𝓞𝓷𝓮 𝓣𝓻𝓾𝓮 𝓢𝓮𝓷𝓽𝓮𝓷𝓬𝓮
All you have to do is write one true sentence. Write the truest sentence that you know.
– Ernest Hemingway
I am writer. I was writing long before I could spell, and I can’t imagine my life without writing. As a child, I wrote on the back of my dad’s old checkbook registers, on paper napkins in restaurants, and while accompanying my mom to her office for “floor time” as a real estate agent. I’d find a typewriter in a corner, and with all the skills of a second grader, tap out poetry, sounding more like Morse Code than Robert Frost. I once overheard my mother’s friend quietly ask her, “Why do you think she writes about such sad things?” As an adult, I can see that it might seem strange that a child not even hitting double digits would be reflecting on the depth and despair of world events. I couldn’t help it. It has always been as though the words were writing themselves.
I see a tale everywhere, find messages in all interactions, and can usually excavate a short story from the mundane moments in life. Once in a while I come up empty. I don’t fret because I know that when the cup is empty, that indicates space for new ideas, thoughts, and inspirations to drop in. I also remember that Ernest Hemingway once said it is the writer’s job to tell the truth, and when he was having difficulty writing, he said, “I would stand and look out over the roofs of Paris and think, ‘Do not worry. You have always written before and you will write now. All you have to do is write one true sentence. Write the truest sentence that you know.’ So finally I would write one true sentence, and then go on from there.”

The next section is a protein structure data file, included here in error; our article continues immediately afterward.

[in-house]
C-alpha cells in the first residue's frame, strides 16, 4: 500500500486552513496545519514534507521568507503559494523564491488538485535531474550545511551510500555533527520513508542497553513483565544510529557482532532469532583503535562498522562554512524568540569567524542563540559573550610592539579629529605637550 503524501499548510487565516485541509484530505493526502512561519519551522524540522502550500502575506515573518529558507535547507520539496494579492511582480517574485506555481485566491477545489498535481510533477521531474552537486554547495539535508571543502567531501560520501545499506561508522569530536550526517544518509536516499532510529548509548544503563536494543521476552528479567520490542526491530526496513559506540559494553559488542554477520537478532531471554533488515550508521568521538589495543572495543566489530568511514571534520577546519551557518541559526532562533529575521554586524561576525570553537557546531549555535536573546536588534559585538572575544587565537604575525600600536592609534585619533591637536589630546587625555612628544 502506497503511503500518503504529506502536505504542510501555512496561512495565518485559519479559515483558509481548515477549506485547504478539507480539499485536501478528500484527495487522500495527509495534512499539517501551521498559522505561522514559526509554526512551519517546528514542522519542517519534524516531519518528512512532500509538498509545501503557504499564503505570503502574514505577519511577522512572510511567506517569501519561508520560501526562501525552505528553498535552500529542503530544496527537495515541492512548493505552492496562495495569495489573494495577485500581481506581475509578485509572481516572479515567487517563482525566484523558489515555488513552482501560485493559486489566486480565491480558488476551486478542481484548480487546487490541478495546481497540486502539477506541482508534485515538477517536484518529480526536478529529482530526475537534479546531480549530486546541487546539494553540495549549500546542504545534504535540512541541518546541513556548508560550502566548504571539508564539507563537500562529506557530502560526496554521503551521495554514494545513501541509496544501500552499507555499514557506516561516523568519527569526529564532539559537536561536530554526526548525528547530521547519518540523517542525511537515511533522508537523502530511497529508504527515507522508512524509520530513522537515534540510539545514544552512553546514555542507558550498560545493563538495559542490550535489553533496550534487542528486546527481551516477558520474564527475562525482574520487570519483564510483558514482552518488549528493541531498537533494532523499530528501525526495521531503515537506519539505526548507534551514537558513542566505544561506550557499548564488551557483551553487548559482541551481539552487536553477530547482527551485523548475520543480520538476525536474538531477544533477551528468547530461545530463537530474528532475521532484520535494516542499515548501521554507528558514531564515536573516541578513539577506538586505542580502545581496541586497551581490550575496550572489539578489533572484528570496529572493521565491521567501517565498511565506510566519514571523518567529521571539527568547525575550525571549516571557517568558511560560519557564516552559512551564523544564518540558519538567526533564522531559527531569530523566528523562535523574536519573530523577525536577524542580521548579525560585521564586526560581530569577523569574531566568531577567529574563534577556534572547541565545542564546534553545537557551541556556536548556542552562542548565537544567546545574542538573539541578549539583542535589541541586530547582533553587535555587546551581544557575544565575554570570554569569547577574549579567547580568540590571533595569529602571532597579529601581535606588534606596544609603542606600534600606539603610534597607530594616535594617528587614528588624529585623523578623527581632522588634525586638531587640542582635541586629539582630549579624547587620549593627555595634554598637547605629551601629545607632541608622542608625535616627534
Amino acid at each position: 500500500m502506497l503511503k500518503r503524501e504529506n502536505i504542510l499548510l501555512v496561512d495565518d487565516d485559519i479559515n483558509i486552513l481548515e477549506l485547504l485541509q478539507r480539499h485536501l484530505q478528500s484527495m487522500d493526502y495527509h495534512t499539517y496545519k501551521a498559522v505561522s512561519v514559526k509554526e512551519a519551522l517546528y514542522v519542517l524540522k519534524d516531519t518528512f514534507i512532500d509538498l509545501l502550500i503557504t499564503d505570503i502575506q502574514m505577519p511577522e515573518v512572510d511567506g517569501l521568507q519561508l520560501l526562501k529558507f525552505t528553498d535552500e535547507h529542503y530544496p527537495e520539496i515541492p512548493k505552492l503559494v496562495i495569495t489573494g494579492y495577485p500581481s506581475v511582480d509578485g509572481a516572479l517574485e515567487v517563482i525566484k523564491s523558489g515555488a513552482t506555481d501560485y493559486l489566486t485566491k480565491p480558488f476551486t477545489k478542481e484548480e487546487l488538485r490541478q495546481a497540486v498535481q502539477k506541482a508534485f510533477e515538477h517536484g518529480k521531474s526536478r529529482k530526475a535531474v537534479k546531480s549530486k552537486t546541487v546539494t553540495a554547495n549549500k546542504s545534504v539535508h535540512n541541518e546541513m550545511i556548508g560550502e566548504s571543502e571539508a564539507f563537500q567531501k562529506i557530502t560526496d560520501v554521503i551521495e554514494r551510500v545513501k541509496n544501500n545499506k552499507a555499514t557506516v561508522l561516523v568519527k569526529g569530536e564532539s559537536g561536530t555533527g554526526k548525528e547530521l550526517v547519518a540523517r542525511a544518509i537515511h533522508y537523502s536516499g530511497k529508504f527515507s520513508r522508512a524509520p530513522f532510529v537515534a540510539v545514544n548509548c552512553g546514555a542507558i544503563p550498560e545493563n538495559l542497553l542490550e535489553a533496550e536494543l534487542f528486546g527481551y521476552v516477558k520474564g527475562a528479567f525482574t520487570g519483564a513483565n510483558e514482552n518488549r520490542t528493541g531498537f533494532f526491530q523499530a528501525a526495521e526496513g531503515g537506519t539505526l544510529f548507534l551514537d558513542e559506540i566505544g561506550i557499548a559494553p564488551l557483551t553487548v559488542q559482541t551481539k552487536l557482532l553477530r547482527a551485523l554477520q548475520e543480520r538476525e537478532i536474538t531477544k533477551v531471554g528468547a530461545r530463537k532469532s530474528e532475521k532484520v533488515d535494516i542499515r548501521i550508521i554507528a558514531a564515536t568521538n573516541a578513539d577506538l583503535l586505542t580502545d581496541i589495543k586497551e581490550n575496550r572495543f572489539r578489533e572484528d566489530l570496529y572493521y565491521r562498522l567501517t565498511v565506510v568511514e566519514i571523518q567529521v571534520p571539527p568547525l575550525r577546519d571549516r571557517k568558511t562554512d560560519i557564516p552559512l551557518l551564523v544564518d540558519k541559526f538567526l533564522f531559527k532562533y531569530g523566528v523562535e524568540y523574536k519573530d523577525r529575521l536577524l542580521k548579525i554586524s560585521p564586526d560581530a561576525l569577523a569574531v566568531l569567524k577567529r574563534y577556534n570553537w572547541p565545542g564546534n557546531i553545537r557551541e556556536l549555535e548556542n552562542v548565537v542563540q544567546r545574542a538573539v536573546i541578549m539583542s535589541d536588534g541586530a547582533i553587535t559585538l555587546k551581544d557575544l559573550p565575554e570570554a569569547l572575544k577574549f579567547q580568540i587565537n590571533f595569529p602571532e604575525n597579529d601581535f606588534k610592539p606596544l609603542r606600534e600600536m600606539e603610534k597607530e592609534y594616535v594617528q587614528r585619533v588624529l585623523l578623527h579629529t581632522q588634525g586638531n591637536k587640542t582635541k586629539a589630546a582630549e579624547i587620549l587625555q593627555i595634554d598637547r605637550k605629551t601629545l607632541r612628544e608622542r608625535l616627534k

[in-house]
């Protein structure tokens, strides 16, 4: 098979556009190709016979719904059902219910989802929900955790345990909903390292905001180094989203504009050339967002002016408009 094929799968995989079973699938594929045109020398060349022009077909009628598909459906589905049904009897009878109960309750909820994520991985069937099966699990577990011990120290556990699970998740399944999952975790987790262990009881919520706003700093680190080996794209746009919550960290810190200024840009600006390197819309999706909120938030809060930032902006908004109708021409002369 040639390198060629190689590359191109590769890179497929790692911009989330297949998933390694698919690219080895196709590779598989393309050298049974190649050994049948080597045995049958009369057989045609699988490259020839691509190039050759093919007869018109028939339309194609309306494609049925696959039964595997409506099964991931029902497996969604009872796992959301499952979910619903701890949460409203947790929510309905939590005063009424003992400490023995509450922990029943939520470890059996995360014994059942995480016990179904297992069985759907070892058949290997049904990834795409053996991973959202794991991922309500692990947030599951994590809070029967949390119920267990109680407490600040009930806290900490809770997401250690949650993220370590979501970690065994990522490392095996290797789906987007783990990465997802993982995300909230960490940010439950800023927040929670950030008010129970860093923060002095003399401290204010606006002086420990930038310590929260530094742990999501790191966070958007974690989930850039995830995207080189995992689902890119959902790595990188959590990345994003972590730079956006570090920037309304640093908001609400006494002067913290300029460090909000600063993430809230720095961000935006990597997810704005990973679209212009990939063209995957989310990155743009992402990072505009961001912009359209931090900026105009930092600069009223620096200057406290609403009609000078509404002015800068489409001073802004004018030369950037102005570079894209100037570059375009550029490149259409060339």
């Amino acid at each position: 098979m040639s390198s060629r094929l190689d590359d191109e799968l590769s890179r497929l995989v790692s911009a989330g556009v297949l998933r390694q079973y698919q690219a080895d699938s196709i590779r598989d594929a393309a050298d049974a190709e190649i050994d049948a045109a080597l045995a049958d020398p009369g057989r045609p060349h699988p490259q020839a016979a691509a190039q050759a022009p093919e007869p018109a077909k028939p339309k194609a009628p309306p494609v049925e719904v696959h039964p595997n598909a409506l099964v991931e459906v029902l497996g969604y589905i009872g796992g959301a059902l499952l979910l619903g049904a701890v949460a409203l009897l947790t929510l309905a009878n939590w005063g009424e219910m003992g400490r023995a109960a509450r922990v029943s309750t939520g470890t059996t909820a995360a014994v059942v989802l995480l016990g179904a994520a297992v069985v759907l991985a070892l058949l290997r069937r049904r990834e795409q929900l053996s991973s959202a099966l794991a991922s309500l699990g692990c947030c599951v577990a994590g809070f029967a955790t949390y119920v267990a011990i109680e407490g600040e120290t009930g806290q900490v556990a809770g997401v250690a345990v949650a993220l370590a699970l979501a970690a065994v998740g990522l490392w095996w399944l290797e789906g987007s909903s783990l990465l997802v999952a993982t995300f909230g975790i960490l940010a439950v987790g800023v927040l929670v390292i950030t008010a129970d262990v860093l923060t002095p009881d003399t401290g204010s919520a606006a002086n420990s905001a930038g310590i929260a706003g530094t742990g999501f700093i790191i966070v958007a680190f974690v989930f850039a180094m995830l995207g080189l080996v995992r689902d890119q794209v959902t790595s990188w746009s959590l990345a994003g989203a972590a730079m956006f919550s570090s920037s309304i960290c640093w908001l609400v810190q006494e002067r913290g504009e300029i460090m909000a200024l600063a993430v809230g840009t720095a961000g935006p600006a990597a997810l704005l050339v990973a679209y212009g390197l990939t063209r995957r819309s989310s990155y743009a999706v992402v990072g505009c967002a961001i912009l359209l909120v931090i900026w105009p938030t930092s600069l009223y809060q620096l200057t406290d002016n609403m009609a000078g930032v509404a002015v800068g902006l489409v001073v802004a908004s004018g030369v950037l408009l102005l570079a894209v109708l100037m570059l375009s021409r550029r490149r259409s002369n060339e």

That’s where I was this month when I found myself at urgent care with my son whose toe needed TLC. While we were waiting, we heard a woman at the front desk hollering, it was obvious that she was livid. Our next encounter was with the doctor who I sensed was very sad as she moved us into triage to attend to the troublesome toe. She realized that we had heard the woman’s outrage and shared that she had unintentionally angered this woman by suggesting a certain course of action. The doctor said, “I don’t mind a patient disagreeing with me, but she was really mean and actually hurt my feelings very much.”
Have you ever experienced a moment when you suddenly see the raw humanity in someone?
Most people are walking around with their masks (no, I don’t mean COVID-19 masks). I mean the masks we wear for the world, the doctor, the lawyer, the teacher, the store clerk, the label, the accolade, the title. I’m certainly in no way minimizing any role, career path, degree, or certification; I’m only suggesting that it’s possible that these titles can often limit our access to seeing an individual as a fellow human being, a body with a soul, a person with feelings.
We drove there seeking medical assistance. I didn’t once consider the doctor we’d be seeing. My son had trauma to his toe and it required attention. We may get to know our primary care doctors a little more personally, but in the emergency room or urgent care, typically the doctor appears, stoic and strategic, performs the task at hand, leaves some instruction, and everyone is on their way. Who knew we’d have a soul encounter and exchange of loving kindness with a fellow human who happened to be the doctor?
I sensed her deep upset as she was setting up the surgical tools—not angry, but hurt. She was talking to us about the procedure and the lidocaine when I said, “You know, most of the time, people can only meet you as far as they are able, which, of course, varies for everyone. We often expect others to respond like we would, extend compassion as we do, offer grace instead of grievances, care in place of criticism, but people can only meet us where they are. Sometimes it’s been helpful for me to remember this. My guess is that woman’s cruel words have nothing to do with you and everything to do with what is going on within her.”
That doctor stopped in her tracks. Turned to me sitting on the chair along the edge of the room, stared into my eyes for a good three seconds and said, “Thank you so much, that really helped me.”
So, we offered each other gifts in different forms that day.
I had been experiencing writer’s block for a few days, and I remembered Hemingway’s words and began with the truest sentence I know:
In many ways and forms, we are each gifts to one another.